While cruising around Santa Fe, more than one stranger told us to take the scenic High Road to Taos, and make sure to stop at Rancho de Chimayó for lunch. Although not technically in Taos, Rancho de Chimayó might be my favorite meal near in Taos! I haven’t seen a stuffed sopapilla anywhere other than New Mexico, and their shredded beef stuffed sopapilla is gastric perfection. The restaurant has a lovely dining patio and grounds. If you have time, stretch your legs and explore a bit before you get back on the road.
After about two hours of scenic views and New Mexican sky, we made our way into Taos and our Airbnb host mentioned that during the summers there is music in the plaza every Thursday night. I expected some small affair with a jazz trio. Instead, it was a full rock band, complete with a dance scene. If you can make it into Taos on a Thursday night, I highly recommend you enjoy the show and get your groove on with the locals.
Pro Tip: Not unlike the Turquoise Trail, the High Road is not easy to find, but once you are on it, it is easy to follow. If you are coming from Santa Fe, take the 76 highway past the Cs (Cuartelez, Chimayó, and Chamisal). You will eventually turn right on the 75 highway past Peñasco, then catch the 518 all the way to Taos.
We got up early to visit the historic Taos Pueblo, which is oldest continuously inhabited dwelling in the United States, having been built anywhere between 1,000 and 1,400 ACE. The people of the Taos Pueblo have a rich history, that is distinctly tied too but often ignored in the context of broader US history. I could write pages on this, but I would rather you visit, so what you need to know is that when the Spanish came up from Mexico in the mid-1500s they brought Jesuit priests with them. The order proceeded to build the mission of San Geronimo de Taos despite resistance from the actual residence of the pueblo (surprise, surprise!). By 1660 the native peoples killed the priests, destroyed the church, and took back the space. The reclamation was a precursor to the Pueblo Revolt of 1680, where more than 15 pueblos banded together to kill, or drive out over 2,000 Spanish settlers. Not to be deterred the settlers came back and rebuilt the church of San Geronimo a third time in 1847. This time, the people of the Pueblo rose up and killed the governor. In retaliation, the US cavalry decided it was time to commit a massive war crime, not only quashing the uprising but massacring the women, children, and elderly who had taken refuge in the church along with anyone who participated in the rebellion. (That’s right, children–which often gets left out of the history books, also, not a surprise).
But the story is not done! (And there is a lot I am glossing over, otherwise, this post would be seven years long.) In 1970 the people of the Pueblo successfully argued for the restoration of their sacred Blue Lake, which was taken from them in 1906 by Roosevelt (possibly the best thing Nixon did for the United States…). This happened after spiritual leaders in the community spent decades advocating for the pueblo’s restored right to control their natural resources. In summation, from building and maintaining the oldest consistently inhabited dwelling in North America to restorative legal advocacy, the people of Taos are badass.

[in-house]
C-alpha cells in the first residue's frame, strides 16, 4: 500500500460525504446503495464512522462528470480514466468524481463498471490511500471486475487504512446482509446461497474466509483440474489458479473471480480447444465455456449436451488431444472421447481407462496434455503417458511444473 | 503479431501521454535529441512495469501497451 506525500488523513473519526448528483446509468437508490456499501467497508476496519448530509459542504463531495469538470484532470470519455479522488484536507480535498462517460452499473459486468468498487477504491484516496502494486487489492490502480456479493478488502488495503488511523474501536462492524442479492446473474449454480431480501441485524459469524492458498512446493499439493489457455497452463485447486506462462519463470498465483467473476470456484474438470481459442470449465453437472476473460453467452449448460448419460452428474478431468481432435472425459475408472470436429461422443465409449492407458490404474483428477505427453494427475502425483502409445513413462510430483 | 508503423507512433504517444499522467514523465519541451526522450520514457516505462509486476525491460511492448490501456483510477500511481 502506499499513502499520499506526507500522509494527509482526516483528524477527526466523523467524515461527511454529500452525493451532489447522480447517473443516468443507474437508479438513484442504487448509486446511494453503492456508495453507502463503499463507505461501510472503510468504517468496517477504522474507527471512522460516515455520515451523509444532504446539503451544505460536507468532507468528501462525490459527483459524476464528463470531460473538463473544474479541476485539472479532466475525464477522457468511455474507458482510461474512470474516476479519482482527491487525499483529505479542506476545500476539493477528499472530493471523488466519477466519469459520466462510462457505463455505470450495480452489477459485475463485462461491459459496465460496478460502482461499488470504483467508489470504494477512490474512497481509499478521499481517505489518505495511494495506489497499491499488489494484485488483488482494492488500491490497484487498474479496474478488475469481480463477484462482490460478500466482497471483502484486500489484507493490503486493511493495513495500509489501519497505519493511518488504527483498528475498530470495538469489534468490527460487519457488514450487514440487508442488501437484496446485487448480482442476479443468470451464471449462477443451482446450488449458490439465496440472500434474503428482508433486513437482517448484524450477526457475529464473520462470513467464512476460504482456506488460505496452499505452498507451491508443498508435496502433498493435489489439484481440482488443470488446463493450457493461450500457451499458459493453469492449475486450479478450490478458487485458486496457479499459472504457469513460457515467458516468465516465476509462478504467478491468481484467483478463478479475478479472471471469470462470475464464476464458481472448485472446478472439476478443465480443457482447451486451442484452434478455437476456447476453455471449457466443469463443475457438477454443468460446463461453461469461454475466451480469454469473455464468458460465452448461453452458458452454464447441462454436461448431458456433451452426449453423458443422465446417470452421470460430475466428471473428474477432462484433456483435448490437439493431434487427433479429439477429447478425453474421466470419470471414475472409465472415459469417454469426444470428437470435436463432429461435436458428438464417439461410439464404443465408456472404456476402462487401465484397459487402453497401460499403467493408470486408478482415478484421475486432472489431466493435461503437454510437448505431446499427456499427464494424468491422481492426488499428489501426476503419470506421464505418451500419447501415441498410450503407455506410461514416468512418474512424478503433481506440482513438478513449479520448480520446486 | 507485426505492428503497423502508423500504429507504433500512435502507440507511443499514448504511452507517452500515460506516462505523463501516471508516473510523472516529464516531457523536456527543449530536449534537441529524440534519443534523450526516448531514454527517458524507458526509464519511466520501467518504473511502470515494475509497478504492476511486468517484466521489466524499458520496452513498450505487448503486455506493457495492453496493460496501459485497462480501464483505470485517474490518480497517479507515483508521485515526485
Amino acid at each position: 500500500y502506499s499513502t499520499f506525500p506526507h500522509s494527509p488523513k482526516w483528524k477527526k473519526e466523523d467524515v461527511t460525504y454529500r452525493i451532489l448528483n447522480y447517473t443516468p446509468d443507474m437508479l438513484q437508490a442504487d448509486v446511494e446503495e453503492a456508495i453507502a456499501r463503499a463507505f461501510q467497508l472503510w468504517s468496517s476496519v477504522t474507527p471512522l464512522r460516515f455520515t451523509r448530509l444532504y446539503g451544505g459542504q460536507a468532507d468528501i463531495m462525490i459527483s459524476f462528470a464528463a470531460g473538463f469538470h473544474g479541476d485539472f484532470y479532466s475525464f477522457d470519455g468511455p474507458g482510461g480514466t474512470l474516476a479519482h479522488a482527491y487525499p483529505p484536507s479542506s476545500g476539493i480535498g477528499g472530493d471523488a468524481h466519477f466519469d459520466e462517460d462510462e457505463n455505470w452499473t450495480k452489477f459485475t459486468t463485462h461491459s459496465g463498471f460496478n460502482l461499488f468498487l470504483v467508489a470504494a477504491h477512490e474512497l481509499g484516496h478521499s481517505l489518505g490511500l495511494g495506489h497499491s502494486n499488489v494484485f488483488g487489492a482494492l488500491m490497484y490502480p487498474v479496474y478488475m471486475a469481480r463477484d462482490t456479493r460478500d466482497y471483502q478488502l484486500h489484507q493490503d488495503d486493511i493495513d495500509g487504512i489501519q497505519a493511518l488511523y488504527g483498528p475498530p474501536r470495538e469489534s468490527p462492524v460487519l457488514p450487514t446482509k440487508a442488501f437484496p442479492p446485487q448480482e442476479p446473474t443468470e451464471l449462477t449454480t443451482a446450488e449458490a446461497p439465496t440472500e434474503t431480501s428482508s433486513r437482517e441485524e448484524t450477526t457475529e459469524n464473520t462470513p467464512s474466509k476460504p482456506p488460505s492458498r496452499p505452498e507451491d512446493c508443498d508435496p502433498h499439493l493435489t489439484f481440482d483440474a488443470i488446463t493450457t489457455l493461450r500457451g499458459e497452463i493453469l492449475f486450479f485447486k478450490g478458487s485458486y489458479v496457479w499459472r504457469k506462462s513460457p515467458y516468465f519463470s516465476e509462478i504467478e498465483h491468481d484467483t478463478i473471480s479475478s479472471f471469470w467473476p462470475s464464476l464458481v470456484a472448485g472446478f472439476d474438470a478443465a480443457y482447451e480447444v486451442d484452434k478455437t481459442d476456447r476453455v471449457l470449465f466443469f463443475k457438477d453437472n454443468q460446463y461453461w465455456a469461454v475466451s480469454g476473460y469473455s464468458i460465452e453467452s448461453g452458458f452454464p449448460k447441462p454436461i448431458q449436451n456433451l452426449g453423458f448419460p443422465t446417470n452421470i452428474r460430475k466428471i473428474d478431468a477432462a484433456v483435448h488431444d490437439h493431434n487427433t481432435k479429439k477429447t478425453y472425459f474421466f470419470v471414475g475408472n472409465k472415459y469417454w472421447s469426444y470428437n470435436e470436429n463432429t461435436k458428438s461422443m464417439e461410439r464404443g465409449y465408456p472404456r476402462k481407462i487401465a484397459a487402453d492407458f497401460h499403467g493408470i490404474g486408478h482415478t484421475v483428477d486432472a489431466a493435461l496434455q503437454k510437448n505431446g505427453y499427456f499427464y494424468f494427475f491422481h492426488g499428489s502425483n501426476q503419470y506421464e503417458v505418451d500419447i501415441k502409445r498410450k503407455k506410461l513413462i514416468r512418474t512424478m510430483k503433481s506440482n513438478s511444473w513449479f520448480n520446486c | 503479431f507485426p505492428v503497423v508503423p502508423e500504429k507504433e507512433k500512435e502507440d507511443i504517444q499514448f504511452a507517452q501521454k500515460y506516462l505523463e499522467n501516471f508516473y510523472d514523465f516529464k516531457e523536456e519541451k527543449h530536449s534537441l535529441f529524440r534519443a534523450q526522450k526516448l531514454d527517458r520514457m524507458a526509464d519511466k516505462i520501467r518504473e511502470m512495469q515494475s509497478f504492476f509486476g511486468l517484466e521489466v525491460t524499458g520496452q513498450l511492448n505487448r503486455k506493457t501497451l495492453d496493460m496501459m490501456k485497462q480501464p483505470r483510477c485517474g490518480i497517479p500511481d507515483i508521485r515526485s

Pro Tip: Both the language and faith are considered sacred to the Taos Pueblo Indians, so don’t expect details on either to be shared. However, there is still a ton to be learned. I highly recommend taking a guided tour, which is led by members of the Pueblo and runs on tips so bring cash (please don’t be that person who tips $2, that is just tacky).
The real star of the Taos show is nature. And, nowhere is it on better display than the Rio Grande Gorge Bridge. Admittedly, I almost skipped this, but everyone and their mother was excited about the bridge, so we made the trek out. Growing up in Seattle, I’ve seen my fair share of rivers and canyons, and this one ranks with the best of them. Once you get used to the wind, you’ll enjoy the impossible feeling of walking hundreds of feet above one of the most amazing natural wonders this country has on display.
After marveling at the landscape that brought artists aplenty to Taos, we decided to make San Francisco de Asis Mission Church aka the O’Keefe Church our last stop. While the church’s facade is iconic, the inside is what I love most. Originally built in the late 1770s, the church is now a historic landmark, and for good reason. Not only has it inspired countless artists, but it has three of the most unique alter pieces I have ever seen, located at the three points of the cross. (For those less familiar with Catholicism, church interiors are often structured in the shape of a cross, in this case, the three points I’m referencing are the front center, left, and right of the church.) All of the alter pieces are hand-carved, and there is a certain level of raw emotion and complete skill to them that will take your breath away.
Pro Tip: The art inside the church is tempting, but they ask that you enjoy it without photographing it. Similarly, it is probably a good idea to drop a coin in the box if you are a visitor, because a) karma, and b) this is how the church is able to maintain the space for the next generation of visitors.